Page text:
Researchers are increasingly demanding that test conditions closely mimic real-world environments in order to provide the most reliable, accurate prediction of mechanical properties. The NanoTest Xtreme provides a vacuum environment for nano-mechanical testing up to 1000 °C.
This cutting-edge technology facilitates the investigation of next generation engineering materials. Applications include tool coatings for high speed machining, high temperature aerospace engine components and irradiation effects in nuclear reactor cladding.
Testing superalloys to 1000 °C
Nanoindentation is ideally suited to further the development of high-temperature materials, such as the (Ni,Co)CrAlY bond coats protecting nickel-based superalloys in turbine blades.
Until very recently, the operating temperatures of these materials were out of reach for nano-indentation systems. However, the unique geometry of the NanoTest Xtreme, along with the localised heating zone, allowed scientists at RWTH Aachen in Germany to push testing temperatures up to 1000 °C and gather valuable information on the hardness and creep behaviour of an Amdry-386 bond-coat  (see figure 1).
Figure 1 – Temperature dependence of hardness over the range 25 – 1000 °C for Amdry-386 bond coat and superalloy substrate.
Important factors for High Temperature Testing
When measuring at elevated temperatures, it is essential that the sample and indenter are the same temperature when the indentation takes place . Any mismatch will result in excessive thermal drift, an error on the measurement caused by an expansion or contraction of the sample, indenter or instrument.
Figure 2 – The horizontal high temperature configuration of the NanoTest.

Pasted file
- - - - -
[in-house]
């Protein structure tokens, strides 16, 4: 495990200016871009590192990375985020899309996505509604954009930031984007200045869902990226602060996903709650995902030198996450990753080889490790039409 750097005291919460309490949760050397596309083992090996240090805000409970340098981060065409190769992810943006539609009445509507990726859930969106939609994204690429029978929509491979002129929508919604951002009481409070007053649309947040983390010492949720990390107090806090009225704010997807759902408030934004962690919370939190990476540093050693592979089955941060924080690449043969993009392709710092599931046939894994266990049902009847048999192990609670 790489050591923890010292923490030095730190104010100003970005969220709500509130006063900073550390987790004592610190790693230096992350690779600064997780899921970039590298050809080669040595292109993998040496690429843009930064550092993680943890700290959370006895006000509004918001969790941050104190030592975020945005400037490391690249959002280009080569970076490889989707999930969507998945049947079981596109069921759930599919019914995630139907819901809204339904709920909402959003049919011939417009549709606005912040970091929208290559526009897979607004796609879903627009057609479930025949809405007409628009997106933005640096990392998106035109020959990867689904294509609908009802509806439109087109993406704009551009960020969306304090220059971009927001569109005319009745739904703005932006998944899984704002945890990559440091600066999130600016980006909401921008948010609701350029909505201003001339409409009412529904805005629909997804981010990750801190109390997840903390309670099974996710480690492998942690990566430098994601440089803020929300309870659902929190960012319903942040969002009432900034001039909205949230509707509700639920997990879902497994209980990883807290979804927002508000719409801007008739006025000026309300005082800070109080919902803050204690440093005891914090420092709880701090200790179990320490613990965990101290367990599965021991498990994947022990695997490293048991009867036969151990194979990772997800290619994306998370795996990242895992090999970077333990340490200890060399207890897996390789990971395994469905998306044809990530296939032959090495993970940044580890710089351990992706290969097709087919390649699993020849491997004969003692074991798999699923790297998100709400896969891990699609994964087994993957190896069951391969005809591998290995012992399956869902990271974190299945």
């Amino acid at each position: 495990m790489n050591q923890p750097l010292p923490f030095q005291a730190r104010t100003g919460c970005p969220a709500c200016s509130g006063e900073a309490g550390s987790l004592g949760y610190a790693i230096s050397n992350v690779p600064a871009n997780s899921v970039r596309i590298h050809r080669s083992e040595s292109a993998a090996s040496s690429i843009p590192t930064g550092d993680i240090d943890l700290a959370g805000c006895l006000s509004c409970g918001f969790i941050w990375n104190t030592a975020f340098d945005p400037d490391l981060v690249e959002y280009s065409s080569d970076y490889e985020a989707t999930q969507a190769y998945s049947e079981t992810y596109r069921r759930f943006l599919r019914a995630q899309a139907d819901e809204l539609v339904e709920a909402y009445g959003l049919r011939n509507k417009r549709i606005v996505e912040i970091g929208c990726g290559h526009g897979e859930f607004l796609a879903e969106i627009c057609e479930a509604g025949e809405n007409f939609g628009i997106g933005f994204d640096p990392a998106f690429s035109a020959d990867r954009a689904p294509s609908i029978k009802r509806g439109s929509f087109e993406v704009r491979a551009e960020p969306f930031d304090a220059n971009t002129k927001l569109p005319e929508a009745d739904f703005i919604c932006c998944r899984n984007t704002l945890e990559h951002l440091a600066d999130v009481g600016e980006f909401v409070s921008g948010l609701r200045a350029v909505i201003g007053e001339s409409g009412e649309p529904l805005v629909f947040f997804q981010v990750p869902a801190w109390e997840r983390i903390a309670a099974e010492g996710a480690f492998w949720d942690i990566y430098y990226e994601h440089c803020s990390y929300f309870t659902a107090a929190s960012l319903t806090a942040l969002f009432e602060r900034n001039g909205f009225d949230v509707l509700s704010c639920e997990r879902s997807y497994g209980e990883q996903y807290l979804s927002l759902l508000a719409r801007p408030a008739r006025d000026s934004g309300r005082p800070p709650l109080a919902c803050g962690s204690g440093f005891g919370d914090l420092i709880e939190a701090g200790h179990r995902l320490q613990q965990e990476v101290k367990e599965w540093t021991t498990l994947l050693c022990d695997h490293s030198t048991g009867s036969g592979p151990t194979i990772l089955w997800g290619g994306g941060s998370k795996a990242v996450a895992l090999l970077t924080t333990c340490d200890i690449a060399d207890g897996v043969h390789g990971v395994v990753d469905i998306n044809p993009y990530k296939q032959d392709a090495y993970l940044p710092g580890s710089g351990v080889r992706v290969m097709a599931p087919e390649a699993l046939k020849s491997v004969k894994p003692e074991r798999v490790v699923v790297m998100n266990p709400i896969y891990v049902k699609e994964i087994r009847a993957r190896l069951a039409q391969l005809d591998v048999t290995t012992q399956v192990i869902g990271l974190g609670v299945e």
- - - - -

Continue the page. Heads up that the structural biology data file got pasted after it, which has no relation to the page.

NanoTest systems have a number of design advantages (Figure 2) which result in ultra-low thermal drift up to the maximum temperatures of 850 °C for the Vantage system, and 1000 °C for the NanoTest Xtreme:
Active tip heating – the indenter and the sample are both actively and independently heated, resulting in an isothermal contact before the experiment begins.
Horizontal loading – the unique load head configuration of the NanoTest systems means that there is no heat flow onto the loading head or depth measurement sensor.
Highly localised heating – a heat shield and insulating shroud around the heated zone ensures instrument stability during high temperature experiments.
Patented control protocol – software routines are used to precisely match the indenter and stage temperatures to within an accuracy of 0.1 °C.
Time-dependent measurements – As no significant thermal drift occurs during high temperature measurements it becomes possible to perform long duration tests such as indentation creep tests.
Ultimate nanopositioning at high temperature